Capitol Hill Times Article…

7 Mar

From protester to prisoner: Occupy Seattle members face legal trouble after arrests

By Rod Lotter
– The Capitol Hill Times –

On the morning of Nov. 28, Occupy Seattle member Martin Chapman walked into the Capitol Rotunda in Olympia as a protester. Hours later, he left as a prisoner.

Chapman was one of about 3,000 protesters to show up that day to rally against a proposed $2 billion cut to the Washington State budget. The activists refused to leave at the 5:30 p.m. closing time and began to be arrested by state troopers around 7 p.m. By the end of the night, Chapman and four others were taken into custody. About 30 more were given trespassing warnings and three people were tazed by officers.

“I didn’t intend on being arrested that night,” Chapman said. “I came to the protest as an observer. I was taking notes, brought a video camera and was just serving as a witness to the civil disobedience that was being practiced at the Capitol.”

Chapman said he was arrested despite being an observer, not a participant, in the sit-in at the rotunda.

“I was asked by the police whether I was a legal or illegal resident,” Chapman said, who is an American citizen. “It was an absurd situation. Before I knew it, I was surrounded by police and being carried outside.”

Most of the other people who were arrested that night had their charges dismissed, but Chapman was not so lucky, he said. He was charged with obstruction, rather than trespassing, which is what most of the others were charged with.

He has gone to five pre-trial hearings so far and has another scheduled in April.

“I came to express my moral and political beliefs,” Chapman said, “and I ended up being treated like a felon. While I never intended to be arrested, there is a point to being arrested: to display to the system that their laws are arbitrary and they lack legal grounds to suppress the people.”

Chapman’s legal merry-go-round is just one example of Occupy Seattle’s various feuds with the fuzz. About 100 members have been arrested since the first tents popped up in Westlake Park in early October, according to information gathered from Occupy Seattle’s website, Seattle Police Department reports and news sources.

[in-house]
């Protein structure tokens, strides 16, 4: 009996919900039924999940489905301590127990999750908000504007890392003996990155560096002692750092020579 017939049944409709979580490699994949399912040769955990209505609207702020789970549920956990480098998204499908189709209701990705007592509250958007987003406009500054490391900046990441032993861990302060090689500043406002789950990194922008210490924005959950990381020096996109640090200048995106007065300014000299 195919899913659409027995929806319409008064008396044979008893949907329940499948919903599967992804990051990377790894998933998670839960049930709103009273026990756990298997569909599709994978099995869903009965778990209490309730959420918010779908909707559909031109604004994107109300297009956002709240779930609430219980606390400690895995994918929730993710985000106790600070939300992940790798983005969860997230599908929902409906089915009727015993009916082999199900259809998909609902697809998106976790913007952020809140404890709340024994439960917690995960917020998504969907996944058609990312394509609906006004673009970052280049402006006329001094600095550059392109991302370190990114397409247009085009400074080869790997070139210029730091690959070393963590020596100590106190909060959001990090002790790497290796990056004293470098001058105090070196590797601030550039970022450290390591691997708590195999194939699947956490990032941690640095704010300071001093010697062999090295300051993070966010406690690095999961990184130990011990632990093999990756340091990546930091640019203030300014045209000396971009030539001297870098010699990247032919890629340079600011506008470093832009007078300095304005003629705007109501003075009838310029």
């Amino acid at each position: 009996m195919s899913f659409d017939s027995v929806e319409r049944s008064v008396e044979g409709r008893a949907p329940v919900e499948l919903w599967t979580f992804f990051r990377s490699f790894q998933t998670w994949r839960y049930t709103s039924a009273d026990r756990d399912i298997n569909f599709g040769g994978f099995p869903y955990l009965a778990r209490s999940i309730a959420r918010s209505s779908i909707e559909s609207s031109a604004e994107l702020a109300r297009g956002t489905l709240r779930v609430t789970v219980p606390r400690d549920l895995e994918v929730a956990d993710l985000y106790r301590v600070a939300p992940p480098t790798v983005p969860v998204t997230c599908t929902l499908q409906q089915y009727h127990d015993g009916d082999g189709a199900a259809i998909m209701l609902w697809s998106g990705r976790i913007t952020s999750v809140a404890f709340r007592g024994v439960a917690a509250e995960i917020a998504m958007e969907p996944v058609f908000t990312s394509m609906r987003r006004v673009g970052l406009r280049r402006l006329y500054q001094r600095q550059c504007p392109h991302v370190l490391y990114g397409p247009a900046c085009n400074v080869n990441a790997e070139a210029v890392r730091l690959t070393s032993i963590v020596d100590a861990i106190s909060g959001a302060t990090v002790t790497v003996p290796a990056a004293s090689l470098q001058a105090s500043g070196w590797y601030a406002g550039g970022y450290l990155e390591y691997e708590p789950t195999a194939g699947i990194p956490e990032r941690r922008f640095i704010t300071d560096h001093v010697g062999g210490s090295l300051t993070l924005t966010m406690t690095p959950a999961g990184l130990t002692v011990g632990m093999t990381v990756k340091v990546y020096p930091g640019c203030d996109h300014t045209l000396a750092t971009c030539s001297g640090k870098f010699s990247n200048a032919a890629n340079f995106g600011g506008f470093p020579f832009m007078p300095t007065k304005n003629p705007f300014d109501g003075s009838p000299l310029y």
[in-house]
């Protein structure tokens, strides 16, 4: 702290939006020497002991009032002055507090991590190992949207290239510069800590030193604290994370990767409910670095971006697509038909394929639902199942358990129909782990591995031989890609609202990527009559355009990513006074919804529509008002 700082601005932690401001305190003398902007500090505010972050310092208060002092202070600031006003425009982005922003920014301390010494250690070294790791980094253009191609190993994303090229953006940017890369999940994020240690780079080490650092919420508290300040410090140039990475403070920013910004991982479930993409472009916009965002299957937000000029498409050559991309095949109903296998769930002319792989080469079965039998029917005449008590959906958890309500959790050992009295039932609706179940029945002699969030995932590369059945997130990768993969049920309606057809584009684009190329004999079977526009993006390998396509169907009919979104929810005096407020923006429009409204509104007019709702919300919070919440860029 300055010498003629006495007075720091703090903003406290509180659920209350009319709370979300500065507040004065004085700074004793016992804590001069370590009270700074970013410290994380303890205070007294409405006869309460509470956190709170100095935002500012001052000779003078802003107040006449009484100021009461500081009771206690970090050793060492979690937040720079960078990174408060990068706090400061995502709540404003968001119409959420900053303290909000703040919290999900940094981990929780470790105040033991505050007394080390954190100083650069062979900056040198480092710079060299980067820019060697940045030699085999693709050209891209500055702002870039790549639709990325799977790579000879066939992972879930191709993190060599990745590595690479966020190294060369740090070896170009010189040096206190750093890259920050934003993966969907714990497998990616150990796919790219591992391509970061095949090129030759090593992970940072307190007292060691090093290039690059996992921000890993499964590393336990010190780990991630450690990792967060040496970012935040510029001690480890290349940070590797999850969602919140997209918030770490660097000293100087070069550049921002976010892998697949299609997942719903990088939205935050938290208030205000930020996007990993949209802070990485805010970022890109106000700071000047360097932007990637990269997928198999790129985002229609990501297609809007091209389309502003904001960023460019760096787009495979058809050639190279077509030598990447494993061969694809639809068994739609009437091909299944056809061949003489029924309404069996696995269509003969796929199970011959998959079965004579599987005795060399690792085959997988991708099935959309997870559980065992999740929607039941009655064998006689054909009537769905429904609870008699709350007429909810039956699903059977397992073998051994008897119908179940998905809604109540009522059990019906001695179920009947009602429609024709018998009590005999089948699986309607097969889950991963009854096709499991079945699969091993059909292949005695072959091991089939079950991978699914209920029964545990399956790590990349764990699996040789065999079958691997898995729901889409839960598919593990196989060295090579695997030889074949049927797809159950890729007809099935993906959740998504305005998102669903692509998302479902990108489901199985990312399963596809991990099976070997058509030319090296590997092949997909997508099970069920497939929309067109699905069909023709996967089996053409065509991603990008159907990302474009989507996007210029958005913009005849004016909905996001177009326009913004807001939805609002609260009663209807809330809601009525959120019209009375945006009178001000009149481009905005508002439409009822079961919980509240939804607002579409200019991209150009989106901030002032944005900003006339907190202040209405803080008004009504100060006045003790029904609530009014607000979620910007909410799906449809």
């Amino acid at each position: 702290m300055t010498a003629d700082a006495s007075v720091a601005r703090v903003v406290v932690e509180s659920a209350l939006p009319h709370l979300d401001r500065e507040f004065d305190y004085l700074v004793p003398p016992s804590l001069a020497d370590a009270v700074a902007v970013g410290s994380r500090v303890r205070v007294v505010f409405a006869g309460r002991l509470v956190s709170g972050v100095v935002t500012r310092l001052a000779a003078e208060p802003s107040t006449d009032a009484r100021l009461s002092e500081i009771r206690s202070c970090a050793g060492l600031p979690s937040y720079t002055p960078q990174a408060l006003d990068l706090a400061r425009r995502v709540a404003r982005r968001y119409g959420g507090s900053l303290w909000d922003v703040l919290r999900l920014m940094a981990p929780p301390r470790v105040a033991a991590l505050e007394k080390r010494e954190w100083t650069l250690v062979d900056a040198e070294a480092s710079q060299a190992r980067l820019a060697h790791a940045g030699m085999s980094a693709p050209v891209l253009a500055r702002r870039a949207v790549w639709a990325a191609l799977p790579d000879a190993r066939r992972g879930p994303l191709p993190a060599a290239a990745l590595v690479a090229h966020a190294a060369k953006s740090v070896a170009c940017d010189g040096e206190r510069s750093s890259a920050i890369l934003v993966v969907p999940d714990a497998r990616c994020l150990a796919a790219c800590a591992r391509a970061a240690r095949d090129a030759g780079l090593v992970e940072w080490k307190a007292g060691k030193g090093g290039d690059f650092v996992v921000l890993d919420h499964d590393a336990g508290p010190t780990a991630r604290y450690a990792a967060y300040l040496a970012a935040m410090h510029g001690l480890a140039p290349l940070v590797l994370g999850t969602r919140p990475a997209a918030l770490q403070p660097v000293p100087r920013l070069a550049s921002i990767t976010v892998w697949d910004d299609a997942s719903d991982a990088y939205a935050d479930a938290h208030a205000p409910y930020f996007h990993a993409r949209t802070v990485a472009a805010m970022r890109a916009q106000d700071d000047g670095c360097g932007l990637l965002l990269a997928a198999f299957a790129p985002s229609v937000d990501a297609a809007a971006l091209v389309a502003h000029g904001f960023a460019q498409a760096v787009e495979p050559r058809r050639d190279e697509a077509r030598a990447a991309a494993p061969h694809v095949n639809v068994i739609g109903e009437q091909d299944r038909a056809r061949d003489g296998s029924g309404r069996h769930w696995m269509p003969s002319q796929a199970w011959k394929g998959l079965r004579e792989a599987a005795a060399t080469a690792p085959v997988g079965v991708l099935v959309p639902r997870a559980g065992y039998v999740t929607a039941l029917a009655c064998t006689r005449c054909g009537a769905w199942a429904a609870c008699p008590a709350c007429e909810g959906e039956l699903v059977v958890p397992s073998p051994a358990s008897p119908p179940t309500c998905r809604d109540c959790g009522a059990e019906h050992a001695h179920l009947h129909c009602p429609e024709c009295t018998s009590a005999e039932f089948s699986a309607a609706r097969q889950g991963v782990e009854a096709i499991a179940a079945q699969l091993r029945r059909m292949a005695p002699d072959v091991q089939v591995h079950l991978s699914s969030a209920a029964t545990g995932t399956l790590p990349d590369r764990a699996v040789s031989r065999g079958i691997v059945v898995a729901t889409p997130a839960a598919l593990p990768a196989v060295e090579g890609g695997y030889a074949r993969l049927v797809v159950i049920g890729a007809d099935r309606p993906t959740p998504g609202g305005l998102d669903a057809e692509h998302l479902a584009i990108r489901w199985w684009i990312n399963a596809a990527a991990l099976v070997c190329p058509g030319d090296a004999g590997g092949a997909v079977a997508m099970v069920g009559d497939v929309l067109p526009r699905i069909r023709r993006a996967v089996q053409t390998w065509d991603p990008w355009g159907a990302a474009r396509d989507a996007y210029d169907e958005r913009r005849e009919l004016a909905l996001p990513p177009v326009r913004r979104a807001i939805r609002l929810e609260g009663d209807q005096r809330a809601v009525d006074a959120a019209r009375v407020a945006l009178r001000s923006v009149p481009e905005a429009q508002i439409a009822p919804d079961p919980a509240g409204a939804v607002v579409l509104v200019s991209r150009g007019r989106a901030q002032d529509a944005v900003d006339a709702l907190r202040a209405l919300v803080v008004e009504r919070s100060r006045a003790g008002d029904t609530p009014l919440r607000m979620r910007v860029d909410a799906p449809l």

The bulk of the arrests – between 50 and 60 – happened in October. The largest arrest total for a single day was 25 on Oct. 5, which was when the tents popped up and the Occupy Seattle movement began to gain some steam.

When Occupy Seattle members are arrested, the Occupy legal team helps connect them with pro-bono counsel, said Patricia Sully, a member of the team. The legal team also helps post bail for people who have been arrested during protests, but does not help pay for legal fees or fines, she said.

The latest arrests happened on Feb. 27, when Occupiers, torches in hand, took to the streets and called for the ouster of Seattle Police Chief John Diaz. The march ended, torches were extinguished and the Occupiers climbed the stairs to the lobby of Mayor Mike McGinn’s office. That is when they did what they arguably do best: occupy.

The group refused to leave at the 6 p.m. closing time and was given a verbal warning, according to SPD reports. All but 10 Occupiers left the area. The police arrested the remaining members and hauled them off to the nearest precinct to be booked for criminal trespassing.

According to an Associated Press survey taken in November, the city has spent about $625,000 of taxpayer money on Occupy Seattle protests.

During a general assembly meeting on March 4 each member of Occupy shared their favorite moment during the movement, many of which involved tales of protest and arrest. Liam Wright was the first member to share with the group.

“My favorite memory was on Nov. 2. I was getting pulled out of Chase Bank in handcuffs,” Wright said, “and I saw some of the most heroic, selfless and righteous people I’ve ever seen in my life. The same people, months ago, who might not have put themselves on the line. They locked arms and legs in front of the police van to keep us from being dragged away. They dove between the wheels, they got maced in the face and then wiped their faces and licked it.”

Wright is part of the “Chase 5,” a group of five Occupy Seattle members who were arrested on Nov. 2 when they refused to leave a Chase Bank branch on Capitol Hill. The Chase 5 will stand trial on March 13 for charges of first-degree trespass, which can result in a fine and jail time, but usually just results in a ticket, according to the University of Washington’s School of Law website.

“Without this movement, we would have never realized that it is more right to shut down a bank than for us to be arrested,” Wright said.

From inside the group, the arrests serve as an exclamation point to Occupy’s message – whichever message that might be. The arrests are a bonding experience and a rally cry. But, from the outside, the arrests may seem like a pointless nuisance that wastes taxpayer money. Either way, as long as Occupy Seattle remains active and pissed-off, odds are the protests and subsequent arrests will continue into the foreseeable future.


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